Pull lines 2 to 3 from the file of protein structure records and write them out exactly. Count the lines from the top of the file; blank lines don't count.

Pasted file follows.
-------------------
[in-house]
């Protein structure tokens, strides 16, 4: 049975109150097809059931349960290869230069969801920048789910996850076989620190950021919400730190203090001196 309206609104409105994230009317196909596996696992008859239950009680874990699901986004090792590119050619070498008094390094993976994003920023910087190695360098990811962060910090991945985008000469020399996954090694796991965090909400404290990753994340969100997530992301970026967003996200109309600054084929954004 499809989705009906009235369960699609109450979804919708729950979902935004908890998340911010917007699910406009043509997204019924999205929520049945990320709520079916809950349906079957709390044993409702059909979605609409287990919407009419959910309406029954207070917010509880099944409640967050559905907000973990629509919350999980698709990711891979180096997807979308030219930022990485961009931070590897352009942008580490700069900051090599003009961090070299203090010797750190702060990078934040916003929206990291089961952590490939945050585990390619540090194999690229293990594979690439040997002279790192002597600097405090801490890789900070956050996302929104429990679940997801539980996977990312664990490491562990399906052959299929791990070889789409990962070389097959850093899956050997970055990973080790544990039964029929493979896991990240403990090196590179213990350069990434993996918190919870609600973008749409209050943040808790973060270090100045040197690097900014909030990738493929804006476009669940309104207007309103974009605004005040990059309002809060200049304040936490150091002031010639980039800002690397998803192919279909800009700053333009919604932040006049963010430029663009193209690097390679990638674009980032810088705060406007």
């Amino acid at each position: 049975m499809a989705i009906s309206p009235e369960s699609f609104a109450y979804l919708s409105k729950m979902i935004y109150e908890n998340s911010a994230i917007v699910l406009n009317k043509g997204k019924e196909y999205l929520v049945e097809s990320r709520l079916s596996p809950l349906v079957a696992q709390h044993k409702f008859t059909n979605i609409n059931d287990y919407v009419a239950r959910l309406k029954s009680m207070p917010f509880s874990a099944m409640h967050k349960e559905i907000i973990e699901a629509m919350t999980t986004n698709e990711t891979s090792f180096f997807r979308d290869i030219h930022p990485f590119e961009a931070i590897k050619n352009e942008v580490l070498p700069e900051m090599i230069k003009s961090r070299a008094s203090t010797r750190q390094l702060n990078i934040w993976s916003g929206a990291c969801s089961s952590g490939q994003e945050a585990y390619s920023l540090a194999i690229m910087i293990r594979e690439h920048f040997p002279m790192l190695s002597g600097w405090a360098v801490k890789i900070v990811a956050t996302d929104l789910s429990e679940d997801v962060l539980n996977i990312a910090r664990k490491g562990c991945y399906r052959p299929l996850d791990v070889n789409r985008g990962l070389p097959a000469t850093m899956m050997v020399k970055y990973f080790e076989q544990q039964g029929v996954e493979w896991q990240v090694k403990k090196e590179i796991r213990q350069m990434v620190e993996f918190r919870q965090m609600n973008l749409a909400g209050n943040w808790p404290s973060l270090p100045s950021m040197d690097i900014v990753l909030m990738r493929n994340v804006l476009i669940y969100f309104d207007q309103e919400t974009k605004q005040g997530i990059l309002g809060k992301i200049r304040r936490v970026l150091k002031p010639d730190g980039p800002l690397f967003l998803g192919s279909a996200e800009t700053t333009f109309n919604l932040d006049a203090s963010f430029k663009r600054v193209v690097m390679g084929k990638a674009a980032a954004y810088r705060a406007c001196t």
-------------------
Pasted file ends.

């Protein structure tokens, strides 16, 4: 049975109150097809059931349960290869230069969801920048789910996850076989620190950021919400730190203090001196 309206609104409105994230009317196909596996696992008859239950009680874990699901986004090792590119050619070498008094390094993976994003920023910087190695360098990811962060910090991945985008000469020399996954090694796991965090909400404290990753994340969100997530992301970026967003996200109309600054084929954004 499809989705009906009235369960699609109450979804919708729950979902935004908890998340911010917007699910406009043509997204019924999205929520049945990320709520079916809950349906079957709390044993409702059909979605609409287990919407009419959910309406029954207070917010509880099944409640967050559905907000973990629509919350999980698709990711891979180096997807979308030219930022990485961009931070590897352009942008580490700069900051090599003009961090070299203090010797750190702060990078934040916003929206990291089961952590490939945050585990390619540090194999690229293990594979690439040997002279790192002597600097405090801490890789900070956050996302929104429990679940997801539980996977990312664990490491562990399906052959299929791990070889789409990962070389097959850093899956050997970055990973080790544990039964029929493979896991990240403990090196590179213990350069990434993996918190919870609600973008749409209050943040808790973060270090100045040197690097900014909030990738493929804006476009669940309104207007309103974009605004005040990059309002809060200049304040936490150091002031010639980039800002690397998803192919279909800009700053333009919604932040006049963010430029663009193209690097390679990638674009980032810088705060406007």
């Amino acid at each position: 049975m499809a989705i009906s309206p009235e369960s699609f609104a109450y979804l919708s409105k729950m979902i935004y109150e908890n998340s911010a994230i917007v699910l406009n009317k043509g997204k019924e196909y999205l929520v049945e097809s990320r709520l079916s596996p809950l349906v079957a696992q709390h044993k409702f008859t059909n979605i609409n059931d287990y919407v009419a239950r959910l309406k029954s009680m207070p917010f509880s874990a099944m409640h967050k349960e559905i907000i973990e699901a629509m919350t999980t986004n698709e990711t891979s090792f180096f997807r979308d290869i030219h930022p990485f590119e961009a931070i590897k050619n352009e942008v580490l070498p700069e900051m090599i230069k003009s961090r070299a008094s203090t010797r750190q390094l702060n990078i934040w993976s916003g929206a990291c969801s089961s952590g490939q994003e945050a585990y390619s920023l540090a194999i690229m910087i293990r594979e690439h920048f040997p002279m790192l190695s002597g600097w405090a360098v801490k890789i900070v990811a956050t996302d929104l789910s429990e679940d997801v962060l539980n996977i990312a910090r664990k490491g562990c991945y399906r052959p299929l996850d791990v070889n789409r985008g990962l070389p097959a000469t850093m899956m050997v020399k970055y990973f080790e076989q544990q039964g029929v996954e493979w896991q990240v090694k403990k090196e590179i796991r213990q350069m990434v620190e993996f918190r919870q965090m609600n973008l749409a909400g209050n943040w808790p404290s973060l270090p100045s950021m040197d690097i900014v990753l909030m990738r493929n994340v804006l476009i669940y969100f309104d207007q309103e919400t974009k605004q005040g997530i990059l309002g809060k992301i200049r304040r936490v970026l150091k002031p010639d730190g980039p800002l690397f967003l998803g192919s279909a996200e800009t700053t333009f109309n919604l932040d006049a203090s963010f430029k663009r600054v193209v690097m390679g084929k990638a674009a980032a954004y810088r705060a406007c001196t």